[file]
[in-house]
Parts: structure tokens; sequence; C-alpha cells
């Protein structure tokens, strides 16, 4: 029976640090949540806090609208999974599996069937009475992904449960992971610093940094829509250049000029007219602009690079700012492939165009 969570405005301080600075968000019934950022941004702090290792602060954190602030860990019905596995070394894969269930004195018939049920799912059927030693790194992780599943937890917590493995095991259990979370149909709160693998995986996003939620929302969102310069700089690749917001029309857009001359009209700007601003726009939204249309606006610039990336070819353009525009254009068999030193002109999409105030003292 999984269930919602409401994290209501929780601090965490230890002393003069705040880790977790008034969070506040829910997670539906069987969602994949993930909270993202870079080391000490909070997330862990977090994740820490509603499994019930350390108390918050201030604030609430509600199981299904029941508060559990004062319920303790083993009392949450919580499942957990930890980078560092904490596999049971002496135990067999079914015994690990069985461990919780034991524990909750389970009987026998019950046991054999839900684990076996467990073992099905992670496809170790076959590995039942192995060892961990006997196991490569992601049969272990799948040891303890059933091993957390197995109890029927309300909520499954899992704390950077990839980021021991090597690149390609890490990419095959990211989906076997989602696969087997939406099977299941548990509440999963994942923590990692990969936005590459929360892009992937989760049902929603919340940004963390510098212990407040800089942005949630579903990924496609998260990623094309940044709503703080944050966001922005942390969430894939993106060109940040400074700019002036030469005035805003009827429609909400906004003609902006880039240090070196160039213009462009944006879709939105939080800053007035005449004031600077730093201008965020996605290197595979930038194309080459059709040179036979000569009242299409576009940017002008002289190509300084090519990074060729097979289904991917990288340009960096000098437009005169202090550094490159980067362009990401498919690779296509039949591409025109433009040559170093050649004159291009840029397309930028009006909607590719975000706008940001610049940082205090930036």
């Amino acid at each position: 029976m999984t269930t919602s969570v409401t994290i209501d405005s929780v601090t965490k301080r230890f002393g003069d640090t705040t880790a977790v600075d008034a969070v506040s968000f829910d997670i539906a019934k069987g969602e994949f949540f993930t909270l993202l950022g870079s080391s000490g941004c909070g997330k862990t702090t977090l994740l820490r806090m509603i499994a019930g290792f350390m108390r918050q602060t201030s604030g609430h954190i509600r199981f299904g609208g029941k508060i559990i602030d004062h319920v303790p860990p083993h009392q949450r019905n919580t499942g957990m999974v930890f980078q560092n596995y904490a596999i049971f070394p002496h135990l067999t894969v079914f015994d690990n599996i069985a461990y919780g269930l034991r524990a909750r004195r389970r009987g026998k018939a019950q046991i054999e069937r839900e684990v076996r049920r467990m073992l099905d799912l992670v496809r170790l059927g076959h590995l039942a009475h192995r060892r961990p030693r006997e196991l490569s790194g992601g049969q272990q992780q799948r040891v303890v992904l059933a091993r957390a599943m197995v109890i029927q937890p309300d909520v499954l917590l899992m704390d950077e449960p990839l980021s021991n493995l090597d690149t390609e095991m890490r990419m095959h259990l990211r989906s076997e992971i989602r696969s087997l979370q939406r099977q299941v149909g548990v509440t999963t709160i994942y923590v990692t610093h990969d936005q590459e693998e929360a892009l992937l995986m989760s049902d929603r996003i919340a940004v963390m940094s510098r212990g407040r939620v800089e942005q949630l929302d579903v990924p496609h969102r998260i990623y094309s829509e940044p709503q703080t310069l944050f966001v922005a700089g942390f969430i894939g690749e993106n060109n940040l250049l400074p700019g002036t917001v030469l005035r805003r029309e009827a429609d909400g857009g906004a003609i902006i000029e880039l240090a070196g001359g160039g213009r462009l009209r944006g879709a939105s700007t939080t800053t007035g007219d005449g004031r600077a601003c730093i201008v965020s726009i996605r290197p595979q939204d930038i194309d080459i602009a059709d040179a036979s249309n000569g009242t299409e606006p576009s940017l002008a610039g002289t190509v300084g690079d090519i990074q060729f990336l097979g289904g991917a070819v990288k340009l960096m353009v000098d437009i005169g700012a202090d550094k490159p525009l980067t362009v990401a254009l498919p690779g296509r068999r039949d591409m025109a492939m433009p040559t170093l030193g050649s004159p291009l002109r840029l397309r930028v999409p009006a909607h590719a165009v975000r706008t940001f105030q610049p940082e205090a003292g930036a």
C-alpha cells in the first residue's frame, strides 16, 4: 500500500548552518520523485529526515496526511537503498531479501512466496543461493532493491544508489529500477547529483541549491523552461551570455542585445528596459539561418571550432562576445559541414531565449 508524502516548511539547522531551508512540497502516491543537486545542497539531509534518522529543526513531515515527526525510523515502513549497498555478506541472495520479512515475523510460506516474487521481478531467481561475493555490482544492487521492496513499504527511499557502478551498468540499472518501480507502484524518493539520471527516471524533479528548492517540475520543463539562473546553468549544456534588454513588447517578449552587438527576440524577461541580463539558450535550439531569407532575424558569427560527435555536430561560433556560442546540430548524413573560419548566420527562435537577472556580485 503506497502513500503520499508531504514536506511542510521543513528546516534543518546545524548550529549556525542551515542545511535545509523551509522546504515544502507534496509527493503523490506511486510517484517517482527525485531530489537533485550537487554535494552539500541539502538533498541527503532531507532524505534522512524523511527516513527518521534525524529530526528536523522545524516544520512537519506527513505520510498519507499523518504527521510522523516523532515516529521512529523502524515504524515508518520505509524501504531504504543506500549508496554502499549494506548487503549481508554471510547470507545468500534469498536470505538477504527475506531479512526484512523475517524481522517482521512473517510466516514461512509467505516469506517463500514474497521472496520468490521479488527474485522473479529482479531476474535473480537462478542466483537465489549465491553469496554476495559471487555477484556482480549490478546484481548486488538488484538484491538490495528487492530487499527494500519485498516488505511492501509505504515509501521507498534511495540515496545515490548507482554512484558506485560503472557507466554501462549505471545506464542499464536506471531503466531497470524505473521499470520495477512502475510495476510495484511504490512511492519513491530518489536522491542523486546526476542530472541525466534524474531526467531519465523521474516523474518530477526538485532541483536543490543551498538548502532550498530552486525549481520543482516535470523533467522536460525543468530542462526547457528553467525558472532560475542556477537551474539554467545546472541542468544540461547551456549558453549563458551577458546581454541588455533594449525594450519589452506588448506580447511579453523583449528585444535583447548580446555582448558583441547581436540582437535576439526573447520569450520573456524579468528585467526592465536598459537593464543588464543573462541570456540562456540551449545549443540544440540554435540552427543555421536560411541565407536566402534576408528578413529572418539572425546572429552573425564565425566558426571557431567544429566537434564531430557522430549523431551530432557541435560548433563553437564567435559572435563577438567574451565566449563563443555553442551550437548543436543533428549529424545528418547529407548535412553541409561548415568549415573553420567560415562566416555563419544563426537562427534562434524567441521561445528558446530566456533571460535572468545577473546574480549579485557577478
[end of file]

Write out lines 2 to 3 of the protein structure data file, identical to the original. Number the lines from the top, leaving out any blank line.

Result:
Parts: structure tokens; sequence; C-alpha cells
């Protein structure tokens, strides 16, 4: 029976640090949540806090609208999974599996069937009475992904449960992971610093940094829509250049000029007219602009690079700012492939165009 969570405005301080600075968000019934950022941004702090290792602060954190602030860990019905596995070394894969269930004195018939049920799912059927030693790194992780599943937890917590493995095991259990979370149909709160693998995986996003939620929302969102310069700089690749917001029309857009001359009209700007601003726009939204249309606006610039990336070819353009525009254009068999030193002109999409105030003292 999984269930919602409401994290209501929780601090965490230890002393003069705040880790977790008034969070506040829910997670539906069987969602994949993930909270993202870079080391000490909070997330862990977090994740820490509603499994019930350390108390918050201030604030609430509600199981299904029941508060559990004062319920303790083993009392949450919580499942957990930890980078560092904490596999049971002496135990067999079914015994690990069985461990919780034991524990909750389970009987026998019950046991054999839900684990076996467990073992099905992670496809170790076959590995039942192995060892961990006997196991490569992601049969272990799948040891303890059933091993957390197995109890029927309300909520499954899992704390950077990839980021021991090597690149390609890490990419095959990211989906076997989602696969087997939406099977299941548990509440999963994942923590990692990969936005590459929360892009992937989760049902929603919340940004963390510098212990407040800089942005949630579903990924496609998260990623094309940044709503703080944050966001922005942390969430894939993106060109940040400074700019002036030469005035805003009827429609909400906004003609902006880039240090070196160039213009462009944006879709939105939080800053007035005449004031600077730093201008965020996605290197595979930038194309080459059709040179036979000569009242299409576009940017002008002289190509300084090519990074060729097979289904991917990288340009960096000098437009005169202090550094490159980067362009990401498919690779296509039949591409025109433009040559170093050649004159291009840029397309930028009006909607590719975000706008940001610049940082205090930036």